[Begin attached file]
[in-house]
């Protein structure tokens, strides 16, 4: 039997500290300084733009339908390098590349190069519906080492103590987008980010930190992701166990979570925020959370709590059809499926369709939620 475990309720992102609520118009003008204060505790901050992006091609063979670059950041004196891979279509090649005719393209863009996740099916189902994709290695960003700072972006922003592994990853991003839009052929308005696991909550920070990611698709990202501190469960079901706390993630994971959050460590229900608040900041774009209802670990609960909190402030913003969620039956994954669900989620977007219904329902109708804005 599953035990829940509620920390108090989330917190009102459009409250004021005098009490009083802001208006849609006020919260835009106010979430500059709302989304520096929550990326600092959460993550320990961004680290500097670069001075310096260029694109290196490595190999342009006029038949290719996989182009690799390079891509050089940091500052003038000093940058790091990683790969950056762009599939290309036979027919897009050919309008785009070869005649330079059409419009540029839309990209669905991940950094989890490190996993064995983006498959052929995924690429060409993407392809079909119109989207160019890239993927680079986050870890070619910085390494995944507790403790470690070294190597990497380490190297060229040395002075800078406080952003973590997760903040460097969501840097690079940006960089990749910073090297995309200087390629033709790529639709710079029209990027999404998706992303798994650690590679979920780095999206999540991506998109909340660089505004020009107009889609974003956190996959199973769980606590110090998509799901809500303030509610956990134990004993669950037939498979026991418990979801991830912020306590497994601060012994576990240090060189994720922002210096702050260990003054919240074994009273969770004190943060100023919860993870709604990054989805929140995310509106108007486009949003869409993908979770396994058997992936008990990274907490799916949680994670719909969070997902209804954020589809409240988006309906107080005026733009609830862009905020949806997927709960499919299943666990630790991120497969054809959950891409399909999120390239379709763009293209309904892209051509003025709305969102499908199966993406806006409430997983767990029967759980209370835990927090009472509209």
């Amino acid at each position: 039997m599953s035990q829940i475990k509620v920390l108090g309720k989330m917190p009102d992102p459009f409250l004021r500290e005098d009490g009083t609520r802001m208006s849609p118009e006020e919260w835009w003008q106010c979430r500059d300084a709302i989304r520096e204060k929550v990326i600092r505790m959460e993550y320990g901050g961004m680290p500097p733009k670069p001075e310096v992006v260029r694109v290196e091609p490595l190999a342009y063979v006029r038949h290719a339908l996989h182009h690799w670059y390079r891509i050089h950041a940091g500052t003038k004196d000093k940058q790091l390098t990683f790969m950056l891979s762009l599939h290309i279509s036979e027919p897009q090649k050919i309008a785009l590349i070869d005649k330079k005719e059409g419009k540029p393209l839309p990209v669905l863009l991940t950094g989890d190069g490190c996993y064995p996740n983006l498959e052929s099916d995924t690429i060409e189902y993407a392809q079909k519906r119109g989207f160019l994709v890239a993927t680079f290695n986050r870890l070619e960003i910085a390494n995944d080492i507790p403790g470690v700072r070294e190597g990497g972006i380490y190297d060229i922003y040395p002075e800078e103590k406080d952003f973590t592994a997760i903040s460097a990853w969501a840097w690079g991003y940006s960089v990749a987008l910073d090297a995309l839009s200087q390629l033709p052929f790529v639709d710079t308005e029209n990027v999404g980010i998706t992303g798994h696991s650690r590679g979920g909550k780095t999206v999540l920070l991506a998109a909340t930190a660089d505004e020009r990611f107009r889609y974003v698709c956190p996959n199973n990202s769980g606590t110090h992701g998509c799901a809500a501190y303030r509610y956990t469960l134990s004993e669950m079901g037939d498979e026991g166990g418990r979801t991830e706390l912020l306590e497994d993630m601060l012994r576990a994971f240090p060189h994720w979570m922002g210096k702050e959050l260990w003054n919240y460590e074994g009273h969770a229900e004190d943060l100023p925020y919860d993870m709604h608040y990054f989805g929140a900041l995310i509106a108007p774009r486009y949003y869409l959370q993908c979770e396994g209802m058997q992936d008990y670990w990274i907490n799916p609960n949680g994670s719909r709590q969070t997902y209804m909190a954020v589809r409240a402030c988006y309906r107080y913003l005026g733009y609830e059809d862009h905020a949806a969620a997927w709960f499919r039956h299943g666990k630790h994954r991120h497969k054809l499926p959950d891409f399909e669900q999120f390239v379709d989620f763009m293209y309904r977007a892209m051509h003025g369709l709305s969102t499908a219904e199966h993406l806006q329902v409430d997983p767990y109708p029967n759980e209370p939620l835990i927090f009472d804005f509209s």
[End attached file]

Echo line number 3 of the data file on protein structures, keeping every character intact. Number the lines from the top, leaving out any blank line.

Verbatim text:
């Amino acid at each position: 039997m599953s035990q829940i475990k509620v920390l108090g309720k989330m917190p009102d992102p459009f409250l004021r500290e005098d009490g009083t609520r802001m208006s849609p118009e006020e919260w835009w003008q106010c979430r500059d300084a709302i989304r520096e204060k929550v990326i600092r505790m959460e993550y320990g901050g961004m680290p500097p733009k670069p001075e310096v992006v260029r694109v290196e091609p490595l190999a342009y063979v006029r038949h290719a339908l996989h182009h690799w670059y390079r891509i050089h950041a940091g500052t003038k004196d000093k940058q790091l390098t990683f790969m950056l891979s762009l599939h290309i279509s036979e027919p897009q090649k050919i309008a785009l590349i070869d005649k330079k005719e059409g419009k540029p393209l839309p990209v669905l863009l991940t950094g989890d190069g490190c996993y064995p996740n983006l498959e052929s099916d995924t690429i060409e189902y993407a392809q079909k519906r119109g989207f160019l994709v890239a993927t680079f290695n986050r870890l070619e960003i910085a390494n995944d080492i507790p403790g470690v700072r070294e190597g990497g972006i380490y190297d060229i922003y040395p002075e800078e103590k406080d952003f973590t592994a997760i903040s460097a990853w969501a840097w690079g991003y940006s960089v990749a987008l910073d090297a995309l839009s200087q390629l033709p052929f790529v639709d710079t308005e029209n990027v999404g980010i998706t992303g798994h696991s650690r590679g979920g909550k780095t999206v999540l920070l991506a998109a909340t930190a660089d505004e020009r990611f107009r889609y974003v698709c956190p996959n199973n990202s769980g606590t110090h992701g998509c799901a809500a501190y303030r509610y956990t469960l134990s004993e669950m079901g037939d498979e026991g166990g418990r979801t991830e706390l912020l306590e497994d993630m601060l012994r576990a994971f240090p060189h994720w979570m922002g210096k702050e959050l260990w003054n919240y460590e074994g009273h969770a229900e004190d943060l100023p925020y919860d993870m709604h608040y990054f989805g929140a900041l995310i509106a108007p774009r486009y949003y869409l959370q993908c979770e396994g209802m058997q992936d008990y670990w990274i907490n799916p609960n949680g994670s719909r709590q969070t997902y209804m909190a954020v589809r409240a402030c988006y309906r107080y913003l005026g733009y609830e059809d862009h905020a949806a969620a997927w709960f499919r039956h299943g666990k630790h994954r991120h497969k054809l499926p959950d891409f399909e669900q999120f390239v379709d989620f763009m293209y309904r977007a892209m051509h003025g369709l709305s969102t499908a219904e199966h993406l806006q329902v409430d997983p767990y109708p029967n759980e209370p939620l835990i927090f009472d804005f509209s």